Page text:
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Balmer's Constant is used in chemistry to discern the frequency of light emitted when an atom's electron returns to the ground state. It can also be used to find the frequency of light necessary to excite an electron to a certain energy level. Balmer's Constant has a value of 3.29 * 10^{15} s^{-1} and is denoted with a capital C (not to be confused with c, the speed of light in a vacuum). It is used in the formula: ## See also

- $\{nu\}=Cleft(frac\{1\}\{n\_i^2\}-frac\{1\}\{n\_f^2\}right)$.

ν is the frequency of emitted/absorbed light, C is Balmer's constant, n_{i} is the initial principal quantum number and n_{f} is the final principle quantum number. The sign of the answer indicates whether the light is absorbed or emitted. A negative sign denotes emitted light where a positive sign denotes absorbed light.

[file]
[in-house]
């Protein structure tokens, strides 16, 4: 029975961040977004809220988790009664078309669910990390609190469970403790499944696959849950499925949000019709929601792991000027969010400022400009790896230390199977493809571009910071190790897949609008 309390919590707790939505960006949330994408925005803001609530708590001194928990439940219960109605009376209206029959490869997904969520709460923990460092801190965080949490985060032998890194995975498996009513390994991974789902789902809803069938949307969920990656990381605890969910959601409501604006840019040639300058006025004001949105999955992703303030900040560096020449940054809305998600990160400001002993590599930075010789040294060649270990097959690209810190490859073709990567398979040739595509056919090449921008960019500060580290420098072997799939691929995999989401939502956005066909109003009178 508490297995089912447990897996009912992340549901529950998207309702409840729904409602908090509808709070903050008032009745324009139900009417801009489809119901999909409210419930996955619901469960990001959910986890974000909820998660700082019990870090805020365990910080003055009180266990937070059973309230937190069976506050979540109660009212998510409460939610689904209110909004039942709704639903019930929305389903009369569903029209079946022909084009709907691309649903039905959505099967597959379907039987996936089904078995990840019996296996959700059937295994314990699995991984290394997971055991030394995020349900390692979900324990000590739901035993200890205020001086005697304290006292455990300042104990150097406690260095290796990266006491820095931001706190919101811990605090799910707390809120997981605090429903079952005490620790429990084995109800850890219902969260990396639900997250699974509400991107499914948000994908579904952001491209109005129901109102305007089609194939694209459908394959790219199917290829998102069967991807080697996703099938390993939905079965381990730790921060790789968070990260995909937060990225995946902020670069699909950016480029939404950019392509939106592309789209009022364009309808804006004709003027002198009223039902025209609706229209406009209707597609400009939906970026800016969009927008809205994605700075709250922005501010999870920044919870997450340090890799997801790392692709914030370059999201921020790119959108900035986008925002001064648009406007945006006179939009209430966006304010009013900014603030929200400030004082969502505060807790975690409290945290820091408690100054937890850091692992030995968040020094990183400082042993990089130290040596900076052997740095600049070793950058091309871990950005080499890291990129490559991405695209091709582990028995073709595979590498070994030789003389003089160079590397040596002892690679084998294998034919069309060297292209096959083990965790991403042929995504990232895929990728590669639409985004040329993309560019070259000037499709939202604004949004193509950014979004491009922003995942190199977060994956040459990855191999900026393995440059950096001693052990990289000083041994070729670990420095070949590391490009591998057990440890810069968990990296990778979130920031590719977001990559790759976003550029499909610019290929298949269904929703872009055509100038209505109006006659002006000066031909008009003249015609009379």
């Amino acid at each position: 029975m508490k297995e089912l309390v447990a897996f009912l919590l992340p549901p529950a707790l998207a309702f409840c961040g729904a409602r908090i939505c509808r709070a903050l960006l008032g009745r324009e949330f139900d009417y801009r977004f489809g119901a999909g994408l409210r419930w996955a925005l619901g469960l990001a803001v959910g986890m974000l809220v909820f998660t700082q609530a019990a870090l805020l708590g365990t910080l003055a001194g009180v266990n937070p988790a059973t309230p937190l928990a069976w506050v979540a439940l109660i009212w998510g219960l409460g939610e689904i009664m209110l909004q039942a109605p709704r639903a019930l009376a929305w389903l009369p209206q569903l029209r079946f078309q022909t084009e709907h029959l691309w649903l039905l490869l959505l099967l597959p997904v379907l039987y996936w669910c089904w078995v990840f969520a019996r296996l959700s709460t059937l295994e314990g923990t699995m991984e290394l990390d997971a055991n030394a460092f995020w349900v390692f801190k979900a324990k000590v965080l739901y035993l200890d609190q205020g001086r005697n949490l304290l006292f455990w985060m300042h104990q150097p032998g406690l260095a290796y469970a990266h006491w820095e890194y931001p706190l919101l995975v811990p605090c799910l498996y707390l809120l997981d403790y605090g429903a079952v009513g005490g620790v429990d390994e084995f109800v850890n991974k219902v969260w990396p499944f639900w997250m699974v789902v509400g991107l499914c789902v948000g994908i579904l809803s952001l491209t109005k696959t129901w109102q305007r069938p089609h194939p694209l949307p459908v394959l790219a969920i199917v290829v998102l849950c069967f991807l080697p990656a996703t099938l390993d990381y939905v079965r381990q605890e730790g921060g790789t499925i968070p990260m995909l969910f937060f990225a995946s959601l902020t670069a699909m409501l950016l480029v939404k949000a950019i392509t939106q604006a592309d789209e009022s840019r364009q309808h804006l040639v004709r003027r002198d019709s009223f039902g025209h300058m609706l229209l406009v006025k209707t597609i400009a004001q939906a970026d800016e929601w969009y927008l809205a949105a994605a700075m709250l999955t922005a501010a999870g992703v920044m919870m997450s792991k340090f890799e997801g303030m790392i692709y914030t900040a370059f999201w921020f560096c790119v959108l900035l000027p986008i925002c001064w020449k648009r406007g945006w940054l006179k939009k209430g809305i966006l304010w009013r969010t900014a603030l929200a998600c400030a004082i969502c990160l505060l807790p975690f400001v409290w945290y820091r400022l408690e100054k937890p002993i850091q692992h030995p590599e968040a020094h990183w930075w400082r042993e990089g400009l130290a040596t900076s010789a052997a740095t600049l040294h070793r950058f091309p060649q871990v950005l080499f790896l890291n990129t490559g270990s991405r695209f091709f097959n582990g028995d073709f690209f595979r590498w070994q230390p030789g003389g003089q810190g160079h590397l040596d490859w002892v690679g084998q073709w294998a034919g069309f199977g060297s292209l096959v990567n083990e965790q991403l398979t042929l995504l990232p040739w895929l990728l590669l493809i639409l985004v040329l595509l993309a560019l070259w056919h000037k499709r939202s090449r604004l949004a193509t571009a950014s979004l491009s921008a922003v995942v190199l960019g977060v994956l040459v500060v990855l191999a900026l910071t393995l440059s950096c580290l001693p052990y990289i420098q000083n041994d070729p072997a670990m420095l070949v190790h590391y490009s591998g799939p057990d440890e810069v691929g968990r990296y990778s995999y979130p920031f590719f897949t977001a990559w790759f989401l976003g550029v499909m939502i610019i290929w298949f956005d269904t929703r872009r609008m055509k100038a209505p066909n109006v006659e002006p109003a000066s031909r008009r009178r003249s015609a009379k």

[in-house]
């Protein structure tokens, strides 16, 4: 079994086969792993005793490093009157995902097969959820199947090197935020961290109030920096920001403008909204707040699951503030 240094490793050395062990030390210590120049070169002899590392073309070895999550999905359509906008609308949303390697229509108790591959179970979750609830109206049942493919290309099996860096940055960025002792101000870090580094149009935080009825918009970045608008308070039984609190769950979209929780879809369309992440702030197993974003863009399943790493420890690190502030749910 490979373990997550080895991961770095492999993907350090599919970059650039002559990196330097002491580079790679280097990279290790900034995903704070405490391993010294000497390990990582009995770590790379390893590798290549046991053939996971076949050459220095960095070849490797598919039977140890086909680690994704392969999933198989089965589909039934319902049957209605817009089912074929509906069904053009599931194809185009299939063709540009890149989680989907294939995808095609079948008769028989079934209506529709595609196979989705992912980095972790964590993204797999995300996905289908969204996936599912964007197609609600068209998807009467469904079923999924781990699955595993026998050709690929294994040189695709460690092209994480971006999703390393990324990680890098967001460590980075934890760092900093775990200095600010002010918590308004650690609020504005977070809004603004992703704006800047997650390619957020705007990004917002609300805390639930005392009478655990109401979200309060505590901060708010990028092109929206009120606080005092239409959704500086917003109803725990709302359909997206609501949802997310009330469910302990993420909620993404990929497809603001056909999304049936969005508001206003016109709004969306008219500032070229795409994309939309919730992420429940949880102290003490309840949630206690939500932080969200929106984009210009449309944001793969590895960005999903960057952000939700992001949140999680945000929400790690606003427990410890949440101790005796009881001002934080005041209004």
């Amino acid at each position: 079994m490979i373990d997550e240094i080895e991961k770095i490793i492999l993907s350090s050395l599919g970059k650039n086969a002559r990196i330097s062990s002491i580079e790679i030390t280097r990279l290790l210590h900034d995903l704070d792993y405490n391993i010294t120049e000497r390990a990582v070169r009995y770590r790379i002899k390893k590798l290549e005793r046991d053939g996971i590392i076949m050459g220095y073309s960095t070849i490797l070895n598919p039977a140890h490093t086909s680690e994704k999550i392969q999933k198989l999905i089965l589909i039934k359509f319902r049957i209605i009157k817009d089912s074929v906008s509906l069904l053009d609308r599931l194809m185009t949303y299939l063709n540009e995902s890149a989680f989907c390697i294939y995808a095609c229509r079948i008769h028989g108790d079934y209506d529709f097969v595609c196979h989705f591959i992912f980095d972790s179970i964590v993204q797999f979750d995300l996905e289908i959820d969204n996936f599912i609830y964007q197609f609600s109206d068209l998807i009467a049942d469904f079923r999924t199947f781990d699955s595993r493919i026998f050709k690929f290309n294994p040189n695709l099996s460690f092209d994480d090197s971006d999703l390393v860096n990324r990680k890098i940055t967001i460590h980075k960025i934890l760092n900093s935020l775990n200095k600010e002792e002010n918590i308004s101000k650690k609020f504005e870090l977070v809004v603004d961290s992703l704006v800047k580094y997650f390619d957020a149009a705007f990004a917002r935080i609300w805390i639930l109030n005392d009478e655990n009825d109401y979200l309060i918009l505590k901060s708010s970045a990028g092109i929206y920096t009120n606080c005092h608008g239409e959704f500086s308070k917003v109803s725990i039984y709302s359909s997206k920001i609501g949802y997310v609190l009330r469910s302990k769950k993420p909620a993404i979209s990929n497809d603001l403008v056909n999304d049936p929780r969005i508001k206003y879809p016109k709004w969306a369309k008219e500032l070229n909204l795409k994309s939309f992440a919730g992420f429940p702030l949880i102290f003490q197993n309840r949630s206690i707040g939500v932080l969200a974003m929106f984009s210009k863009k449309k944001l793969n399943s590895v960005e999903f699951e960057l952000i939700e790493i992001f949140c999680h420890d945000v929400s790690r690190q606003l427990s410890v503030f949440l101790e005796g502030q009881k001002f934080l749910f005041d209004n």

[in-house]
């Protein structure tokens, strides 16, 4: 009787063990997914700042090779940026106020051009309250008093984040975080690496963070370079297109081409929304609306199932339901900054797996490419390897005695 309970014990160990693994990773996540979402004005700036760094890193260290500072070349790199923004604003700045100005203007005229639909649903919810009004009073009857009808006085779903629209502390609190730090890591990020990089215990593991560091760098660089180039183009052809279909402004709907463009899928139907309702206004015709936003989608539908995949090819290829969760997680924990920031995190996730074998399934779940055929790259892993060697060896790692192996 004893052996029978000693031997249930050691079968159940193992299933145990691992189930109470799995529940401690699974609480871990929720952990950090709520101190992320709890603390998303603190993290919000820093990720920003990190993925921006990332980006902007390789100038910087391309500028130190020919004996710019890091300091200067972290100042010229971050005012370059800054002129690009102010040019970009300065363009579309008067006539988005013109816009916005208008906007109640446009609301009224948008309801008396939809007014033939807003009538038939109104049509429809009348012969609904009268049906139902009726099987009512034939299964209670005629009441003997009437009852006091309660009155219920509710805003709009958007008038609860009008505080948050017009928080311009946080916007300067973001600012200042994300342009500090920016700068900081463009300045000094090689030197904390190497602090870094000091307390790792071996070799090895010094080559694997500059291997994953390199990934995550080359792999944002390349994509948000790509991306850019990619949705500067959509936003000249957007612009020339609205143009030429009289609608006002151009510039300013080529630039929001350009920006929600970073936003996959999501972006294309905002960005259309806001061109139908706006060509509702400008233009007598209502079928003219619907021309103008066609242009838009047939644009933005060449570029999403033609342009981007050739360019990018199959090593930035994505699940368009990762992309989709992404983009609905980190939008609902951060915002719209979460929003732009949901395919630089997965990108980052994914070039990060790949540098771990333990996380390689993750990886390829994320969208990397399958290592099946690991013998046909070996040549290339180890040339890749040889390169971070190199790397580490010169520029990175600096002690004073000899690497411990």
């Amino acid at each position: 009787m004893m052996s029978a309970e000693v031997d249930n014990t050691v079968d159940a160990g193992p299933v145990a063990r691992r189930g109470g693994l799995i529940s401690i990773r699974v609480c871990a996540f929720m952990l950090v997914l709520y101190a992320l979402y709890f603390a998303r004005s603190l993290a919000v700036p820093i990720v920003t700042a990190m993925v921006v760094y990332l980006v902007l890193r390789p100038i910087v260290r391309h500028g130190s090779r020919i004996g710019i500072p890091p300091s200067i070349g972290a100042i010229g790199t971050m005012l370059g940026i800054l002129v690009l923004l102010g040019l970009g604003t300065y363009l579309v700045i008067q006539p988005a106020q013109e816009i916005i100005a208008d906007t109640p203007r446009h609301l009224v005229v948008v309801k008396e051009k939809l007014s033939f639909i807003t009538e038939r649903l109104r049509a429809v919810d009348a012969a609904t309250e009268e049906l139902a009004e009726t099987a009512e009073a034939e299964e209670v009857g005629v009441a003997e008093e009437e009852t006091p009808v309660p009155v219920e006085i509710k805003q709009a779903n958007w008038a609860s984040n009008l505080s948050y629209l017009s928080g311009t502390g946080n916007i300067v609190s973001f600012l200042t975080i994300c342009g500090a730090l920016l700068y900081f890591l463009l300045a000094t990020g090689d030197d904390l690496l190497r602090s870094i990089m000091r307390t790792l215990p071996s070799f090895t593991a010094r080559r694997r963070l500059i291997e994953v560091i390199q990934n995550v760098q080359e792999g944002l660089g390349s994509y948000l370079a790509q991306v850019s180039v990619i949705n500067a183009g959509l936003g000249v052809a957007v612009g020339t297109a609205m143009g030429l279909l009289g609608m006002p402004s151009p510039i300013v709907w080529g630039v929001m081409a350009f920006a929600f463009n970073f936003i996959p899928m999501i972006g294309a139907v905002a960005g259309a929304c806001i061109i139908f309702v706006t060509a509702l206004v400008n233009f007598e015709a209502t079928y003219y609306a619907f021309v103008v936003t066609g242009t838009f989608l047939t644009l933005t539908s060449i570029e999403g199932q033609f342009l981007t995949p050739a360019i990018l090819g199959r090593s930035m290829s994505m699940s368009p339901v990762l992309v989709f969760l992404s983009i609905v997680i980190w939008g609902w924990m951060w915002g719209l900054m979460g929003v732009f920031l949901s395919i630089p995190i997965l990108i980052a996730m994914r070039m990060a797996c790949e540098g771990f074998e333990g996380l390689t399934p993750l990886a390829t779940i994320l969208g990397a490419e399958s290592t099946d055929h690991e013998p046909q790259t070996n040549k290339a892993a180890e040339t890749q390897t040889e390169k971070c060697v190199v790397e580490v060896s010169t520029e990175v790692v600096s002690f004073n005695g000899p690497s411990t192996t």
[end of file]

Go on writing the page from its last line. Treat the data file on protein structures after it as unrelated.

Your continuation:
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Last updated on Tuesday September 30, 2008 at 10:50:44 PDT (GMT -0700)

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This article is licensed under the GNU Free Documentation License.

Last updated on Tuesday September 30, 2008 at 10:50:44 PDT (GMT -0700)

View this article at Wikipedia.org - Edit this article at Wikipedia.org - Donate to the Wikimedia Foundation

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